Throughout the Rooney administration, Loyola has consistently prioritized expansion over providing a quality experience for the students it already has. This tendency has only heightened tensions between the university and some parts of the student body, especially as university policy has increasingly come into conflict with Jesuit and progressive values of social justice. 

Our Streets LUC, a Black Lives Matter-inspired protest movement calling on Loyola to cut ties with the Chicago Police Department — among other things — is but the latest expression of this discontent. Yet, the roots of this conflict go back to issues that predate Rooney’s presidency.

Loyola’s association with Aramark, Loyola’s investments in fossil fuels and Loyola’s association with the Chicago Police Department are all issues that predate Rooney. The problem is that the school has not given in an inch in any of these areas since she came to office. 

And worse, additional issues have surfaced during her time as president.  In 2019, The Phoenix published an explosive investigative piece detailing the university’s failure to adequately or honestly deal with instances of sexual assault on campus. 

That same year, seven Loyola students, including myself, were arrested during a sit-in calling for Loyola to recognize its Graduate Student Union as workers, in line with a 2016 decision made by the National Labor Relations Board. To some extent, Rooney’s personal attitudes and her personal history as a corporate executive and Pentagon official explain the university’s responses to these controversies.

In 2013, President Obama nominated Rooney to become the next Undersecretary of the United States Navy. During questioning by Senator Kirsten Gillibrand D-NY., about Rooney’s views on how sexual assault should be handled in the military she said, “A judge advocate outside the chain of command will be looking at a case through a different lens than a military commander, I believe the impact would be decisions based on evidence rather than the interest in preserving good order and discipline.” Controversy generated by that comment partially sank her nomination.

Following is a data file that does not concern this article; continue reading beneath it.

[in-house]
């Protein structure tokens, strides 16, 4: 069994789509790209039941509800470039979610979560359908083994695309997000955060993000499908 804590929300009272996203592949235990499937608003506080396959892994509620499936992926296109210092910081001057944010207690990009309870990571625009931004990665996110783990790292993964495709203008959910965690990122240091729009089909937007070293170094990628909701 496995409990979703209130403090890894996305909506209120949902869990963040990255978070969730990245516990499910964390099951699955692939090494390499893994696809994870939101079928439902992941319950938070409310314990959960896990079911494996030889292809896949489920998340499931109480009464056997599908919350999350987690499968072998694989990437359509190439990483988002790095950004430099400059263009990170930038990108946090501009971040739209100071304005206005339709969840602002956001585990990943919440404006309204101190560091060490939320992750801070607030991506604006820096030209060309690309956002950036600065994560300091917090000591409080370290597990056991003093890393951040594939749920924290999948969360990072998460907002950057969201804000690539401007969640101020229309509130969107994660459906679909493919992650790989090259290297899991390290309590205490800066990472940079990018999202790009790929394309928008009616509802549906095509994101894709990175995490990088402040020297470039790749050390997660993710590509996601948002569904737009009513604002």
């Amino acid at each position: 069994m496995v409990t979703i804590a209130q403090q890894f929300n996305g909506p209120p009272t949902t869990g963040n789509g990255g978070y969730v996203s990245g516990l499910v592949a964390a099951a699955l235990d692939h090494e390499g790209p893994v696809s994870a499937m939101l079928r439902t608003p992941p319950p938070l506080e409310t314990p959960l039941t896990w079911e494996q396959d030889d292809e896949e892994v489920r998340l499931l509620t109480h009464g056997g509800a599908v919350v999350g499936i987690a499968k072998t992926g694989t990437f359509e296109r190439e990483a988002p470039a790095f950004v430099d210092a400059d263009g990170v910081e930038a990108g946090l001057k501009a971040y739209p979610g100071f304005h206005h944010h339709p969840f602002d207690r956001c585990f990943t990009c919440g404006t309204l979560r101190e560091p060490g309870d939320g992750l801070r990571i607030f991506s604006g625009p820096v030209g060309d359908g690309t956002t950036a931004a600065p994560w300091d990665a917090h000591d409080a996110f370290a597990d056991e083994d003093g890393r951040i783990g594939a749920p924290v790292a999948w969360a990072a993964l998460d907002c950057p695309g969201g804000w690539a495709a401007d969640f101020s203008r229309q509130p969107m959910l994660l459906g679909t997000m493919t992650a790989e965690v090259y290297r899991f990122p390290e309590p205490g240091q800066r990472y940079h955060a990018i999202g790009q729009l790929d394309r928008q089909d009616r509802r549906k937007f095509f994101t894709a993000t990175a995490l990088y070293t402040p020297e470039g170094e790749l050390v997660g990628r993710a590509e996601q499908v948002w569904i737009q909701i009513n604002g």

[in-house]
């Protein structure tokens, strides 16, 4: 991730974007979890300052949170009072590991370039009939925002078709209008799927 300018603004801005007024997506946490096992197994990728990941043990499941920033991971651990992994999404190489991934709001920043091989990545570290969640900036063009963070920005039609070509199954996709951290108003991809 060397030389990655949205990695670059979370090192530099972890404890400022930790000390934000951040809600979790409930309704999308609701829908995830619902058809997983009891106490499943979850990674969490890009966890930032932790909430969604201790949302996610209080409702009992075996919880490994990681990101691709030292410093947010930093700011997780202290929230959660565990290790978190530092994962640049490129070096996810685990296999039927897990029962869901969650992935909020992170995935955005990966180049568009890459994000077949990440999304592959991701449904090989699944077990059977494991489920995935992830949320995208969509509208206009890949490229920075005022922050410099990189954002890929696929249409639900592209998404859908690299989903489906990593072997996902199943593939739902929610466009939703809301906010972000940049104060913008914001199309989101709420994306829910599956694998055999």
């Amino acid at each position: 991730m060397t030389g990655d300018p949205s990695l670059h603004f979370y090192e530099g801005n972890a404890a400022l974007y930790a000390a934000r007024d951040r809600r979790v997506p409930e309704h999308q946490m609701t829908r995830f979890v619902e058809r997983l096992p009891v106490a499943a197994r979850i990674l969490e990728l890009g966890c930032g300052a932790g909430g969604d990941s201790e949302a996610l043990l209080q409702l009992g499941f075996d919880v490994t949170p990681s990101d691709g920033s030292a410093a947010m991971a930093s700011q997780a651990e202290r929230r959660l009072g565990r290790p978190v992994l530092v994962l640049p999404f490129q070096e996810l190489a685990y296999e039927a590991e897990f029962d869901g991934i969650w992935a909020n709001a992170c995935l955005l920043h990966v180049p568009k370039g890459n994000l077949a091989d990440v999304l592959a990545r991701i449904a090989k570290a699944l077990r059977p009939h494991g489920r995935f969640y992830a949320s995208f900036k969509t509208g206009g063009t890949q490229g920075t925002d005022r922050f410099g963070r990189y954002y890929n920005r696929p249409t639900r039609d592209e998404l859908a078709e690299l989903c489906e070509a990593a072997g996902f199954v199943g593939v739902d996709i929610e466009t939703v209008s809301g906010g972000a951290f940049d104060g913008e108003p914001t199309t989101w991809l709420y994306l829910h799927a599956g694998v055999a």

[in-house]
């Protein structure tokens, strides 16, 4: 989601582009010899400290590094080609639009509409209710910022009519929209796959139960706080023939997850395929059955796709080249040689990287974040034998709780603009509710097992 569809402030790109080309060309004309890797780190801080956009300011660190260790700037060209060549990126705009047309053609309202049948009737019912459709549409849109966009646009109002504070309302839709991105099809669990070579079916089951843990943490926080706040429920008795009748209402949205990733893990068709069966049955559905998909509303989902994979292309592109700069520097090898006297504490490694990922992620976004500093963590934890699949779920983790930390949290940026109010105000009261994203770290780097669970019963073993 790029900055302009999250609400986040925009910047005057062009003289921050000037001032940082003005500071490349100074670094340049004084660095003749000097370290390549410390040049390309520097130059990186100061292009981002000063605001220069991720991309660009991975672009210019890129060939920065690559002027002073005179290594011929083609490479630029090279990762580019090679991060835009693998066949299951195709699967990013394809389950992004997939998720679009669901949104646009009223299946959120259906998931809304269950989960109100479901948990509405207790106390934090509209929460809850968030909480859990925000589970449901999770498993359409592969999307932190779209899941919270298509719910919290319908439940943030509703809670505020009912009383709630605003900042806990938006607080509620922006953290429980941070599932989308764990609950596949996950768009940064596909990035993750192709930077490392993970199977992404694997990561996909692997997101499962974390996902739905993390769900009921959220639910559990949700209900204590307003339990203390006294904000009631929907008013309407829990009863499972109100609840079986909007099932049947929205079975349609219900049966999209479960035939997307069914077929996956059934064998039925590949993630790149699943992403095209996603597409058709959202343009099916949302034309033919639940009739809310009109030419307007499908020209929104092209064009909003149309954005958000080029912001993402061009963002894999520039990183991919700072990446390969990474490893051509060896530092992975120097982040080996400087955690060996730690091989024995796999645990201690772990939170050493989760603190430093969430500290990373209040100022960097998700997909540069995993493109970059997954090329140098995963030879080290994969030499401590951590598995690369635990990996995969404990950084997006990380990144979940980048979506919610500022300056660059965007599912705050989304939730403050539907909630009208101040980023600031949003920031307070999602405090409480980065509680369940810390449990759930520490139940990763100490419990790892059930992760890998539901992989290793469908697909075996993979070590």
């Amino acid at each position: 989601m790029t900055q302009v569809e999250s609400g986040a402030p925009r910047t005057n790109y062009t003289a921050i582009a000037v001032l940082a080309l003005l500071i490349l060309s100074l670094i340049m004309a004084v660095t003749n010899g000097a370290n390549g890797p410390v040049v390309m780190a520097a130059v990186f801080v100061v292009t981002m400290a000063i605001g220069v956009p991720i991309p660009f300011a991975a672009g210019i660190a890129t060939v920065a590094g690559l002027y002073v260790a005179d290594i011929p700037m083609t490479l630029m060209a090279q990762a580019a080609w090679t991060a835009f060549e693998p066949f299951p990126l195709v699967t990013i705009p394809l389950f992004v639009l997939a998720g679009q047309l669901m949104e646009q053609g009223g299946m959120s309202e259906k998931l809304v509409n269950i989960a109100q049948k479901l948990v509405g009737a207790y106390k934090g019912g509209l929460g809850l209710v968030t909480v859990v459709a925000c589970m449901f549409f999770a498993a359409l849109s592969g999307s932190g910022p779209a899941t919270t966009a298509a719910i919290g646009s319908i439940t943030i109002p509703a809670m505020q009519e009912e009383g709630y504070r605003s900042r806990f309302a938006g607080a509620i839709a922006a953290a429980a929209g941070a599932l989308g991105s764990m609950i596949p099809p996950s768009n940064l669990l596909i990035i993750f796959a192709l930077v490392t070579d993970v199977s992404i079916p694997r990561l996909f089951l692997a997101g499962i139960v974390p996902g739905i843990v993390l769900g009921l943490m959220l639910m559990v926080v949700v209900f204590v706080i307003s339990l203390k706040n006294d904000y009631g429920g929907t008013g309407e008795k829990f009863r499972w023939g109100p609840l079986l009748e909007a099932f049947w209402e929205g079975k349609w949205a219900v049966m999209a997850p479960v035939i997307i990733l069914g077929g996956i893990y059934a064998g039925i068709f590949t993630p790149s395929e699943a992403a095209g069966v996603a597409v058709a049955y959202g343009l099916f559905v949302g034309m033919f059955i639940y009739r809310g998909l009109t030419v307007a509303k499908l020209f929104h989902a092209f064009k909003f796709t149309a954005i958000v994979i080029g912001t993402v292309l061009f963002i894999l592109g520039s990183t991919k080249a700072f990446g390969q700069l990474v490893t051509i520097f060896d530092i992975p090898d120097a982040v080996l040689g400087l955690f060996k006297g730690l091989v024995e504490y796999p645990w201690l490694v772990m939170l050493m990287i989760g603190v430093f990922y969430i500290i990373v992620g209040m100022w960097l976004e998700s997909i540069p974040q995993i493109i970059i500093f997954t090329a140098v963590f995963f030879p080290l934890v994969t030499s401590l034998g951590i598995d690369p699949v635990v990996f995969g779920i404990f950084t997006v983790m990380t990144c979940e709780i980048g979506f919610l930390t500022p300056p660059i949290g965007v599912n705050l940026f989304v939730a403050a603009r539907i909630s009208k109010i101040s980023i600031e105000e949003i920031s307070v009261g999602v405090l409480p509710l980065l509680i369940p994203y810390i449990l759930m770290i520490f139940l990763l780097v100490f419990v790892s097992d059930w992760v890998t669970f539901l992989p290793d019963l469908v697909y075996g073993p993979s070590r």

Yet, it isn’t only Rooney’s views on sexual assault that matter, it’s also her personal conduct. In contrast with President Garanzini’s on-campus housing, Rooney lives in an opulent $1.137 million condo located in the Loop. Whereas Garanzini’s living situation made him seem approachable, Rooney’s comes across as disconnected. Furthermore, the president’s refusal to publicly say “Black Lives Matter” has only served to further alienate the Our Streets LUC movement. 

For the good of the university, Loyola’s president and her administration should change course. Instead of attempting to hide its problems from public view, the university should embrace transparency on every issue from sexual assault to its board of directors and its financial situation. 

Instead of spouting empty platitudes when confronted with an action that contradicts Loyola’s social justice mission, the university should take positive steps to correct course, especially on issues that are easy to fix like its relatively small investments in the fossil fuel industry. 

If President Rooney wants to fix her relationship with the student body, then she has a lot of work to do. If she doesn’t then these conflicts will continue and the university will suffer as a result.